In the wake of a shocking independent report on the prevalence of incest in French families, the government has announced legal changes to deal with sexual crimes against children. Among other measures, parental authority can now be withdrawn from those convicted of incestuous acts. An estimated 160,000 French children are victims of incest every year.
The Commission on Incest and Sexual Violence against Children (Ciivise) began work in January 2021, following the publication of La Familia Grande, an account by Camille Kouchner of the suffering inflicted on her twin brother and herself by an abusive stepfather.
The commission report is based on 16,414 interviews with victims, and speaks of the waking nightmare suffered silently by children confronted by the unconstrained desire of those they thought they could trust.
"I was sentenced to life imprisonment at the age of eight," one victim told the commisssion.
Nearly all victims speak of their own subsequent sexual difficulties as adults, many refusing the idea of themselves becoming parents. Anorexia, obesity, self-mutilation and addiction are among the other long-term consequences of an abusive childhood.
"I drink alcohol or smoke weed, not to relax, not for fun, just so that I can fall asleep and be sure I won't dream. Because my dreams are nightmares," said one survivor.
Another, the actress Corinne Masiero, said that she detests the words "love" and "family", explaining that she rejected the idea of motherhood so as "to break the chain" of suffering.
Updating the law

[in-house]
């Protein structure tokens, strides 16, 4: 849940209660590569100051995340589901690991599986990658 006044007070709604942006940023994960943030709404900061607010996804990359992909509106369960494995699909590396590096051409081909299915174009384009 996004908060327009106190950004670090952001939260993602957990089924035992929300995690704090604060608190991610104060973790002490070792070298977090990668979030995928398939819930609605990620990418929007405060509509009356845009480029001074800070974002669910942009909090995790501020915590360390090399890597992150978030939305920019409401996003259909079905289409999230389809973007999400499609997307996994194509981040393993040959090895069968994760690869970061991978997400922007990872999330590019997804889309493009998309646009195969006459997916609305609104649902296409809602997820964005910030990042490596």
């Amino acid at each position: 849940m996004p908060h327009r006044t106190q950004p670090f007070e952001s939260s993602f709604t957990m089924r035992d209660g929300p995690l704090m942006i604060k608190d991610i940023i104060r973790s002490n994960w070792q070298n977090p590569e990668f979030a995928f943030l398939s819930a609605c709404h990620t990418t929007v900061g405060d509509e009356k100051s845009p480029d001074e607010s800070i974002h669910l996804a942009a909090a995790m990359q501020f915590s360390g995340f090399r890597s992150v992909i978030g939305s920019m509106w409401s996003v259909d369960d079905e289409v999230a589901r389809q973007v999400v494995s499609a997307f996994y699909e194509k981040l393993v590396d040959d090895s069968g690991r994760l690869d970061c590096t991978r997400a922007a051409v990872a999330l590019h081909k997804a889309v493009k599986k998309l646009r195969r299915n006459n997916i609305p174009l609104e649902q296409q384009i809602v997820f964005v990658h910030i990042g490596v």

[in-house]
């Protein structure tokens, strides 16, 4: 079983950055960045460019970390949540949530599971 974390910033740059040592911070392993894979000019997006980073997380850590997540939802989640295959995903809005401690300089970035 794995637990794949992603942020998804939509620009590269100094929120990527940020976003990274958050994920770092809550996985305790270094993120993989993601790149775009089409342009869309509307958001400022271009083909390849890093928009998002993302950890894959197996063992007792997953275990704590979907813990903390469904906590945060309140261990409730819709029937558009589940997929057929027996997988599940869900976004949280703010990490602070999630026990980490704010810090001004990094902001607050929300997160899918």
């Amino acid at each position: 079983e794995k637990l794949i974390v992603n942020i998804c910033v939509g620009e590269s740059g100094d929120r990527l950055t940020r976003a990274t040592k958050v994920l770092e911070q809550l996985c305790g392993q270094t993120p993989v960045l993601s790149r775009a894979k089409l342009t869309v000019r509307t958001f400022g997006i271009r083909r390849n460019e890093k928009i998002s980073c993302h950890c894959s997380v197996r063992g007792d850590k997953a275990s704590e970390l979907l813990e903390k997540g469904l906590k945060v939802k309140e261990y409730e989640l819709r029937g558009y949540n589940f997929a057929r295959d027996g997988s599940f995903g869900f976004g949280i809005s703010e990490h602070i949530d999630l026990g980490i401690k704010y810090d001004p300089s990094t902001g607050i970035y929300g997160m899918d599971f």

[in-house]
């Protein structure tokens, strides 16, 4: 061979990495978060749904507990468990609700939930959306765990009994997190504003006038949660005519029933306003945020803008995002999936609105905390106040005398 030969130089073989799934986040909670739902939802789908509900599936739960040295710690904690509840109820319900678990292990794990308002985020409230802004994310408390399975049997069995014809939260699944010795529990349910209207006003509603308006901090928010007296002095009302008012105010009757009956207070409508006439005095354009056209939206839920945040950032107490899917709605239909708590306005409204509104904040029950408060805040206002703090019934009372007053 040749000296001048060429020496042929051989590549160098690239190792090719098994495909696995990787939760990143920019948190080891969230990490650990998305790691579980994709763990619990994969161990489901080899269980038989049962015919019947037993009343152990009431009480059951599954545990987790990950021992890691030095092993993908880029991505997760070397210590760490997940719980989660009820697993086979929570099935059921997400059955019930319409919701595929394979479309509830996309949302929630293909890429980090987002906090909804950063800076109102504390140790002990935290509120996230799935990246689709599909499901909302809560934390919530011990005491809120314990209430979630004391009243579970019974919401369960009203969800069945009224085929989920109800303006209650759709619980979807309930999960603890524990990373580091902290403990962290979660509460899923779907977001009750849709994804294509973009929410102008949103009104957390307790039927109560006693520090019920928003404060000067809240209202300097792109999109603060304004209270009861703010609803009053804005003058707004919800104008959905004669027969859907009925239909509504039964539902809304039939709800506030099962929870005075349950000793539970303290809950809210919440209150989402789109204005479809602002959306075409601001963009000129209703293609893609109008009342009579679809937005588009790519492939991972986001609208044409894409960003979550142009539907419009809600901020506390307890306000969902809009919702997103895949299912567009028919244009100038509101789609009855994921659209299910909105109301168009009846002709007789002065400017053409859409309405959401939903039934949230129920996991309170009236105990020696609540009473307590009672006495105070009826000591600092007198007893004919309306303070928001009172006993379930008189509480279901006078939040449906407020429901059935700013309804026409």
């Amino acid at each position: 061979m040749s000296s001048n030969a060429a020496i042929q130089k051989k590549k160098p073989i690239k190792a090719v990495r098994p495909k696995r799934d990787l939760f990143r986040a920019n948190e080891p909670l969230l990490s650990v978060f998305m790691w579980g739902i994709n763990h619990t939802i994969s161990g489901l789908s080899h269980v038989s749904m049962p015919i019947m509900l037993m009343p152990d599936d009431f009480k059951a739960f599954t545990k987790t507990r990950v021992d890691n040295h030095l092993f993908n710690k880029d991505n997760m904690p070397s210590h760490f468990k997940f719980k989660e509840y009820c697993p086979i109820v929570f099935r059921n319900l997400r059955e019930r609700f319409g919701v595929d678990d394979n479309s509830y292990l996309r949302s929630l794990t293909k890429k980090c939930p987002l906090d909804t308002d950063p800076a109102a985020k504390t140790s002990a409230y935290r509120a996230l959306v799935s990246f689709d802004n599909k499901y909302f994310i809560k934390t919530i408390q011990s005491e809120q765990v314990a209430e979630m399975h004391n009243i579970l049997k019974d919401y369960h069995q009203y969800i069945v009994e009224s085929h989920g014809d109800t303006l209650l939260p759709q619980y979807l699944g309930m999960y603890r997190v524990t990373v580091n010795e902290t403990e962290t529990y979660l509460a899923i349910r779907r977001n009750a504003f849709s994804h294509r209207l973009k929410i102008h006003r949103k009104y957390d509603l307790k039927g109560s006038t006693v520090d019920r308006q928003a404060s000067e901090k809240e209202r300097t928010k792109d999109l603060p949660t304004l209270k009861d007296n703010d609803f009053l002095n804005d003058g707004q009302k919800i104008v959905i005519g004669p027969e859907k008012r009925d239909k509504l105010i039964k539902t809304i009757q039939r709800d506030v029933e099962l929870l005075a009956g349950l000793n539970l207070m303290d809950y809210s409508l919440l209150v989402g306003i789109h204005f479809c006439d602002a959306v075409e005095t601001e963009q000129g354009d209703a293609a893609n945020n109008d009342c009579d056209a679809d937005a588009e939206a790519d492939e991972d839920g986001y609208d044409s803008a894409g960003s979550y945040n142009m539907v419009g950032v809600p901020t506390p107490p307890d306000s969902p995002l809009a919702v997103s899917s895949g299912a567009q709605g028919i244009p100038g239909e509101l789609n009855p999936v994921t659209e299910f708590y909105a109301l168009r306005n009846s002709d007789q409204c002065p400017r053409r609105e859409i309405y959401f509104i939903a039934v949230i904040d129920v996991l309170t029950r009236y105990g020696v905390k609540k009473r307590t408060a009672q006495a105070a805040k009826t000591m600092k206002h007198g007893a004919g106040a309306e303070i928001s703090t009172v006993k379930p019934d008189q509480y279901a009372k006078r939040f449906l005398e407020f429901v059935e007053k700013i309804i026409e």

The incest commission report, published this week, emphasises the long-term trauma suffered by victims of in-family sexual abuse, and calls on the state to make a robust and rapid response.
Dupond-Moretti issued his promise of legislative modification within hours of receiving the report.
Also on Wednesday, Charlotte Caubel, the Junior Minister Responsible for Childhood, announced the establishment of a support and counselling service intended to help health professionals who have to deal with child victims of sexual abuse.
A national campaign is to be launched early next year, with the intention of alerting the general public to the warning signs and the damage caused by incest, as well as publishing the various legal and medical solutions available.
The last such campaign was in 2002.
Health Minister François Braun has promised a similar campaign to improve the training of health professionals in such areas as the early detection of mistreatment of children, respecting children's privacy, and ensuring that no one is the victim of violence.
The courts are to be encouraged to support victims at every stage of the judicial process, especially in cases where parental authority collapses or is withdrawn.
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That support is to be made available immediately suspicions are raised, and is to continue through all phases of the legal process until the victim has been fairly compensated.
The commisssion has asked for emergency funding to enable victims to benefit from specialised and expensive long-term psychological help.
The commission reserves a special place for the fight against sexual criminalty on the internet, noting that cases of so-called "grooming" ... the creation of an emotional link with a child through on-line contact ... have shown a huge increase.
Police capacity to investigate such crimes, however, remains insufficient. There are 30 officers working against internet sex criminals for the whoile of France.